How, it may be asked, can man retain consciousness and suffer throughout his long descent, if he has alienated the vehicle of consciousness, the Karana Sarira? The Karana Sarira being the immediate vehicle of the light of the Logos, consciousness is reflected from one vehicle to another, as shown in the illustration of the mirror, till it reaches even the physical body and manifests in its lowest form as physical sensation through the "body of desire" (Kama rupa). The consciousness in these lower vehicles has never any permanency of its own, and is only renewed and retained by continual renewal from the primary vehicle. When, therefore, that becomes alienated and finally separated, it can no longer be renewed.
It may now be seen that the word "Soul", as ordinarily used, has a vague and very indefinite meaning, and it would be well that it should become entirely obsolete. Western people are, however, so unfamiliar with the philosophy lying back of all the world's great religions, not excepting the Christian religion, that the word "soul" is likely still to be retained, together with all its confusion and obscurity.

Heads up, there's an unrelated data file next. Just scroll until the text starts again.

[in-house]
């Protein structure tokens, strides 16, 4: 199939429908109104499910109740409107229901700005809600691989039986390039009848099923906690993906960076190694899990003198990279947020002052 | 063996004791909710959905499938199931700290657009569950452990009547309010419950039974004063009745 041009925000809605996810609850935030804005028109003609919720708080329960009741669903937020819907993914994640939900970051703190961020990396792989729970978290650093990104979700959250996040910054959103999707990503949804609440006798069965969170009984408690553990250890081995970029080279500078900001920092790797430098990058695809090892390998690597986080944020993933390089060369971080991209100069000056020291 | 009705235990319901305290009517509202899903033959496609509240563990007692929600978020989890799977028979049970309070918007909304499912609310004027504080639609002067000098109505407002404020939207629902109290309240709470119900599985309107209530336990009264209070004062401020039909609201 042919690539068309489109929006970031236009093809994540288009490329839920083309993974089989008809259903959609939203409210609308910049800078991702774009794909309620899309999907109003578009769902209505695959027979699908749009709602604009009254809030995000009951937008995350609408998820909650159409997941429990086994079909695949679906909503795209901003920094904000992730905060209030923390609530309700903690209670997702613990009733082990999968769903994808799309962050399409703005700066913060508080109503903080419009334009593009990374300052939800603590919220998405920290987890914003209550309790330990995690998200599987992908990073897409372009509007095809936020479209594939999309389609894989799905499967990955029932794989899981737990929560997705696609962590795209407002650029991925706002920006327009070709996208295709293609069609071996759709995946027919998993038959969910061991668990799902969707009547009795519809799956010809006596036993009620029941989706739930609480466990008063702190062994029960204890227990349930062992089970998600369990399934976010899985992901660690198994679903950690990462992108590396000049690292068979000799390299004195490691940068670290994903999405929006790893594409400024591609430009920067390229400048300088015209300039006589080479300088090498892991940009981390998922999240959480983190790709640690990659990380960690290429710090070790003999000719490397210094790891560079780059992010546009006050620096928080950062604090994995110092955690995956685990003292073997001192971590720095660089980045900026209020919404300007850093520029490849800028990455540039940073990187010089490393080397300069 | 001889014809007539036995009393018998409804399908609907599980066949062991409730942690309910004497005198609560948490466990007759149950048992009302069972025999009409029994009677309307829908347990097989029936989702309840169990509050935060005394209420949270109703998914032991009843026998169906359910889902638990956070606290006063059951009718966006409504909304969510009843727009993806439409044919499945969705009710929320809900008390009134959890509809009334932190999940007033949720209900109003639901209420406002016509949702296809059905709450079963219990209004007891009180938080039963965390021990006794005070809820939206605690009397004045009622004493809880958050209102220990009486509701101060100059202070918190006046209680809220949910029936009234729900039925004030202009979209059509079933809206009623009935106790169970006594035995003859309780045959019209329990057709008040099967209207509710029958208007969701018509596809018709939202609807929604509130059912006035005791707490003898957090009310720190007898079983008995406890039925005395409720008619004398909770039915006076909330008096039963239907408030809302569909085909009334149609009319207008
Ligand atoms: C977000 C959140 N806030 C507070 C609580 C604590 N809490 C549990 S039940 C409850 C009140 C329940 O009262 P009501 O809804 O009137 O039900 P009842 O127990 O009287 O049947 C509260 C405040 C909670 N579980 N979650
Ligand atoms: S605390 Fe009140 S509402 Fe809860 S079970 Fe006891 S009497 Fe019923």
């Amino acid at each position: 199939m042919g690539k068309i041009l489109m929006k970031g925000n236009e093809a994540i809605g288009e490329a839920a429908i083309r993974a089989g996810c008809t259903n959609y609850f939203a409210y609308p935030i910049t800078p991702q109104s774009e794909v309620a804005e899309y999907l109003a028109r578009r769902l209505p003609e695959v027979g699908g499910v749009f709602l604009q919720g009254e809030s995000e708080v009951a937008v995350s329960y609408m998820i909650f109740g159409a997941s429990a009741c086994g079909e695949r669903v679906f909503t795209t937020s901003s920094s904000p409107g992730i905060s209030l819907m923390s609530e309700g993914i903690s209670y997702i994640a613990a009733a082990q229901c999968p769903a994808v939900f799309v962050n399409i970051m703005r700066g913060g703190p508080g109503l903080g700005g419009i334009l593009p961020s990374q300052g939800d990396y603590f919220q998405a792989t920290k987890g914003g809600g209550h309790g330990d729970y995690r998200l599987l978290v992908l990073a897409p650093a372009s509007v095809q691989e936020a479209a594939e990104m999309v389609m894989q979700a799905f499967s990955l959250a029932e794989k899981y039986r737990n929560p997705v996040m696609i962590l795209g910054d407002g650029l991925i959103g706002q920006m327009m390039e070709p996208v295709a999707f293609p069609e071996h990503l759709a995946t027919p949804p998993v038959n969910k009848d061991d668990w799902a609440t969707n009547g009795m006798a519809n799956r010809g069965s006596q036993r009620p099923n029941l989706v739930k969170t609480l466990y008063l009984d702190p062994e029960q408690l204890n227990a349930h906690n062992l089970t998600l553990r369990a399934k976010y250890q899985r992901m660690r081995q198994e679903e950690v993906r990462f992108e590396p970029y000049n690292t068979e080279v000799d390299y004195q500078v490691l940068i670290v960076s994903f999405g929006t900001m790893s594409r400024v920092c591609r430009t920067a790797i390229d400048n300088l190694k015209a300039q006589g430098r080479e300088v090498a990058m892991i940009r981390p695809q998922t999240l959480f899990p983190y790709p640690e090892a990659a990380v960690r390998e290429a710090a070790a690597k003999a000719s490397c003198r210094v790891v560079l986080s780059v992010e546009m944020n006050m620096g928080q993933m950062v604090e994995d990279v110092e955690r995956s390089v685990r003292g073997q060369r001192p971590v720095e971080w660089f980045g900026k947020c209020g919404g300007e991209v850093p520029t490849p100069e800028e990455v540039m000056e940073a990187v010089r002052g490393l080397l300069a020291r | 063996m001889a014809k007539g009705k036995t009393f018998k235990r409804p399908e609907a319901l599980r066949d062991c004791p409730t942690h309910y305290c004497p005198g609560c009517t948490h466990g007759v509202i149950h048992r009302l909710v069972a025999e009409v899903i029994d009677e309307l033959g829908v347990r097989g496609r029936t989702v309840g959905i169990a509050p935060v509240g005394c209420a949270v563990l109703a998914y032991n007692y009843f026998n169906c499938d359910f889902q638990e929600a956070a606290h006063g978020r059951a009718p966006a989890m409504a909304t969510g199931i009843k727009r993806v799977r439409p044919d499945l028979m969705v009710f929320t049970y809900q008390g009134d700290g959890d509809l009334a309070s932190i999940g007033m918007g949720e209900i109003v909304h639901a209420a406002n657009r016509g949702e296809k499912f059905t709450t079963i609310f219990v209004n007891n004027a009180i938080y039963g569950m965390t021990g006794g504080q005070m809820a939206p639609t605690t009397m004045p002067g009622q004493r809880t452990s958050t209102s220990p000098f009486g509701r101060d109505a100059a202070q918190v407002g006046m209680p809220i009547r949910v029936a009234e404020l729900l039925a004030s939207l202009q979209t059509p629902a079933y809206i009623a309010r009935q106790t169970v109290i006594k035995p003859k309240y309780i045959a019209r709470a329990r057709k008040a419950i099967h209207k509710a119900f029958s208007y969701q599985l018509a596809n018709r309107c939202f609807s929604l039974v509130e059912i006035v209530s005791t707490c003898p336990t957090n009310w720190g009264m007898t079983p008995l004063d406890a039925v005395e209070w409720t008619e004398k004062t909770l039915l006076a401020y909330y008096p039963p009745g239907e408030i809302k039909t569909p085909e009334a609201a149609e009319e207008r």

To all students of Eastern Metaphysics, and certainly this must include at least all members of the T. S., this term Karana Sarira, the vehicle that directly receives the light of the Logos, and in and through which self-consciousness "wells up in us", becomes a matter of great interest. Bearing in mind the seven-fold division of the composite human being, as given in the Key to Theosophy and the Secret Doctrine, it may be said that the Logos proper (unmanifested) corresponds to Atman. The light of the Logos — -its immediate vehicle — corresponds with Buddhi: while those endowed with self-consciousness in man at the dawn of his evolution receive the endowment of Manas. The "Higher Self" would be the Atman-Buddhi. The Higher Ego, Atma-Buddhi-Manas. Here the use of the terms "Self" and "Ego" has led to confusion in the minds of students, though this is unnecessary if they will carefully consider the bearings and relations of consciousness and its vehicle. Karana Sarrra, then, is a generic term, meaning vehicle of the immediate light of the Logos, or Atman; generic, because it may be either separated from or conducted with manas, its next vehicle, and thus be the basis of self-consciousness in man. Atman as related to man corresponds with Parabrahm as related to Cosmos; Buddhi as related to man corresponds to Mulaprakrita as related to Parabrahm, its "veil", from which matter and force endowed with intelligence, Akas-Fohat-Mahat, emanate.